US Computers in South Africa

By Richard Knight


The Africa Fund • 1986


Computer Companies in South Africa


         Six of the top eleven computer companies in South Africa are subsidiaries of US companies and one is a distributor for a US company’s computers. These seven companies have a 47% market share.  Of the remaining four, one is 25% US owned while still another distributes some US computers.  When all American companies operating in South Africa are included, US computer companies account for at least half of the computer market in South Africa.


Company             1985                               1985               l984                                    Employees
                           Sales                              Market           Sales
                           ($ millions)                      Share             ($ millions)

IBM                   $180                                20%                $238*                                  1,973**
Barlows***             90                                10                      73.4                                    784
Burroughs             81                                 9                     104                                      580
ICL                        81                                 9                     112.2                                 1,000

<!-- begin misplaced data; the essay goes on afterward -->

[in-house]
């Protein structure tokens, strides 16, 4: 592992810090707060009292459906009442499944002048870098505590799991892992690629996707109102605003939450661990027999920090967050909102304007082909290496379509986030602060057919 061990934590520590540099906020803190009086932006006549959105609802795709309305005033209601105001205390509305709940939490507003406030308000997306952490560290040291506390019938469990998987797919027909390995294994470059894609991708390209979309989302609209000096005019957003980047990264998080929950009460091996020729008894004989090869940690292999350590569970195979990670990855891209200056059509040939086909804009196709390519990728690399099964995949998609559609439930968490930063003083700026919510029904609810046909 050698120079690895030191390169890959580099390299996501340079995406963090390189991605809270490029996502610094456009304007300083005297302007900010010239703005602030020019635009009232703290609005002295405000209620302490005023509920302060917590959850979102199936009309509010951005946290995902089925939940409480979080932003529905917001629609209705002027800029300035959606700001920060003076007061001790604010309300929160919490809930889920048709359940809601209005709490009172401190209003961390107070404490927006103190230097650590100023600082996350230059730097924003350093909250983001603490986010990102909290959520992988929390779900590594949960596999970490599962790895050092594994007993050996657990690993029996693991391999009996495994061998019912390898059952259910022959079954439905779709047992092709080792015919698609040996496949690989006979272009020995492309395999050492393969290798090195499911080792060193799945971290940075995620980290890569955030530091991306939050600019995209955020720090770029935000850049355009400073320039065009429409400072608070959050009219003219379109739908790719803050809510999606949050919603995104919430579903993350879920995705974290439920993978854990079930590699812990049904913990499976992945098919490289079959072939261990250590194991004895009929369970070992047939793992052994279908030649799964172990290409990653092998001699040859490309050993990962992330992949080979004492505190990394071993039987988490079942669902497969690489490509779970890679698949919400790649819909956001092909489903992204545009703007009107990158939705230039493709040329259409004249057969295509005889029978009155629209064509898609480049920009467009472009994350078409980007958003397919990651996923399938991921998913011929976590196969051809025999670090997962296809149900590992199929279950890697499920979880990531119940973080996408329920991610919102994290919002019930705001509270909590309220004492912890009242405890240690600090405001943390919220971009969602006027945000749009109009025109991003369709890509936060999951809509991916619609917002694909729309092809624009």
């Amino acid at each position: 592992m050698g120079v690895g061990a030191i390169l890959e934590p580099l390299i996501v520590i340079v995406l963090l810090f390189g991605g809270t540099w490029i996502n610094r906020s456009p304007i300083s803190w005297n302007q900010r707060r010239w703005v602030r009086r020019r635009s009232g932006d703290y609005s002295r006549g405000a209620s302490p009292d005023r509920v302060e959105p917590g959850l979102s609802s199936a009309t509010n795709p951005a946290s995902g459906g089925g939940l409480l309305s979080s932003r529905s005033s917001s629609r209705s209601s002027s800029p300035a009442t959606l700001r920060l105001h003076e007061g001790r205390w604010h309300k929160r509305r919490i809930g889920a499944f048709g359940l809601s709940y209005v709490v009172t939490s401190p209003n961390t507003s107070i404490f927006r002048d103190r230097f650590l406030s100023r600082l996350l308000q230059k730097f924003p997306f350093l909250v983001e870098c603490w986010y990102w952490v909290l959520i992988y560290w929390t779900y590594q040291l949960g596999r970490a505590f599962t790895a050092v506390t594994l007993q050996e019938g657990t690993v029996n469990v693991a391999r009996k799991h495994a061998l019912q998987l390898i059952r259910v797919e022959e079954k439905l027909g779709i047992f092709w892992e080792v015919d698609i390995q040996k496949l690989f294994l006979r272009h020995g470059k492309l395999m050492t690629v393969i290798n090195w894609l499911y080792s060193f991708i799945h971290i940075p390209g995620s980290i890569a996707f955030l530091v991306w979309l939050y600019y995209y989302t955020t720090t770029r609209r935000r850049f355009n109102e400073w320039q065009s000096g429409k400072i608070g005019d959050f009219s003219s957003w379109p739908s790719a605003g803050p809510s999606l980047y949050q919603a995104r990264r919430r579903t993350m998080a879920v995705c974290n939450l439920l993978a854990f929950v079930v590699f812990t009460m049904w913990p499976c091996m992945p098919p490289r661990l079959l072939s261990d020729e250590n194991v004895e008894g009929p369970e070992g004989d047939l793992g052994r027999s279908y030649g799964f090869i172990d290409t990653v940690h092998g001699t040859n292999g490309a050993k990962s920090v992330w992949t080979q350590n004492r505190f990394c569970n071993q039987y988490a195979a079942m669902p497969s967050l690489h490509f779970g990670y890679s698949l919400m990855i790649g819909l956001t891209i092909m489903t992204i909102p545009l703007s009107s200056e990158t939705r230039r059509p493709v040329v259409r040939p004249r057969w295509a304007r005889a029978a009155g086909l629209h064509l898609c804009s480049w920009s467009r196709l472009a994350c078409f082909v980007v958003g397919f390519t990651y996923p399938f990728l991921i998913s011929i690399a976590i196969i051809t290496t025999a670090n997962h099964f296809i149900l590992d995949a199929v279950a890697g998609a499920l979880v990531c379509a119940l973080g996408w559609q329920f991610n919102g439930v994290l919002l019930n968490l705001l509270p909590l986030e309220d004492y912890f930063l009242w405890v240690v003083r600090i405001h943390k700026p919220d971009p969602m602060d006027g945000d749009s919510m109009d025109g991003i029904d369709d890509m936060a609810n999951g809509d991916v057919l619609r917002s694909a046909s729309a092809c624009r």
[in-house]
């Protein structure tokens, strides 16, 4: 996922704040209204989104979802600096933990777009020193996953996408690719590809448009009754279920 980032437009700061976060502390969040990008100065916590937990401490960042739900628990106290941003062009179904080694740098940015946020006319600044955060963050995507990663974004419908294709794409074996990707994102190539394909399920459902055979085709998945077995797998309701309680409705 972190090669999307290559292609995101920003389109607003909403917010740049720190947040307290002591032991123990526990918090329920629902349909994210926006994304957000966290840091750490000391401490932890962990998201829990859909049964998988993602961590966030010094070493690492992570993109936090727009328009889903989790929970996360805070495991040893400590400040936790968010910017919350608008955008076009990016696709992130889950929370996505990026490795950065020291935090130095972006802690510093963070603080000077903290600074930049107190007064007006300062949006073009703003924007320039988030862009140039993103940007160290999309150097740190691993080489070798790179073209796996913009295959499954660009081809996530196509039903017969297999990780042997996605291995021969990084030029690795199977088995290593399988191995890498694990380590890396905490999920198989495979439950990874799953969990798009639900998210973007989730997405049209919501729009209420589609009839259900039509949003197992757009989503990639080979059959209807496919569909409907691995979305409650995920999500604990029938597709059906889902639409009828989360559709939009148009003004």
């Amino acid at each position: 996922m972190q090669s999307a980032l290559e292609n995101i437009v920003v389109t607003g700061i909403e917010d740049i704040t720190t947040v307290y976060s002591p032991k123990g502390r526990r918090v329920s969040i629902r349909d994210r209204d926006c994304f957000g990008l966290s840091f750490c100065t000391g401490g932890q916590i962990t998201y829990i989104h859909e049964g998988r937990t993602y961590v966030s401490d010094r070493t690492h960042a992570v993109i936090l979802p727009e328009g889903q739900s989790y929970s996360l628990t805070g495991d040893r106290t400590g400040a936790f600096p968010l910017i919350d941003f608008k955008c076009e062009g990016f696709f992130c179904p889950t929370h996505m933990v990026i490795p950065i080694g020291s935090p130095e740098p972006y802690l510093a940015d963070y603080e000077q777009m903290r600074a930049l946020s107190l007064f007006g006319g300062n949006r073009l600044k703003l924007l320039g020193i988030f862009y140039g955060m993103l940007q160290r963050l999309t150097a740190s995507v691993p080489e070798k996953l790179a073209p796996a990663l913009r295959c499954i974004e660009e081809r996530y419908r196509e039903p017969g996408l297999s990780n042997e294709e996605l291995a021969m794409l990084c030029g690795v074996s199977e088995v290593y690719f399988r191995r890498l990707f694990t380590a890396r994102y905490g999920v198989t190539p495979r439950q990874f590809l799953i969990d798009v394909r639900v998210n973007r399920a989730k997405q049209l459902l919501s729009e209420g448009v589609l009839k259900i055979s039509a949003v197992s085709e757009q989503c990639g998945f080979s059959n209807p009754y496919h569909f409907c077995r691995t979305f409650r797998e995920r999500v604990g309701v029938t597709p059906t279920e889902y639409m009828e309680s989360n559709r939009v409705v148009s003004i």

Olivetti +                 53.8++                           5.6                    51                                      700
Hewlett-Packard   44+++                           5                      47.6                                    290
Sperry                    36                                 4                      46.2                                    200
NCR                      36                                 4                      44.2                                    600
Control Data         27                                 3                      40.8                                    300
Siltek                      27                                 3                      34                                      250
Wang (GBS)++++   18++                             2                      34                                      375

Companies in boldface are US firms or serve primarily as distributors for US computers.


Figures for 1985 sales based on Financial Mail overall estimate of R2 billion computer industry turnover divided by estimated market share. Where an exact figure is known, this has been substituted and 1985 market share figure adjusted. (See below for specifics.) 1984 Rand figures from Financial Mail. Figures are somewhat distorted by the large shift in the Rand/Dollar exchange rate. 1984: R1 = $0.68. 1985: R1 $0.45.


*     Includes some non-computer products, such as typewriters.

**    In early 1986, IBM cut its work force by 16% to about 1,600.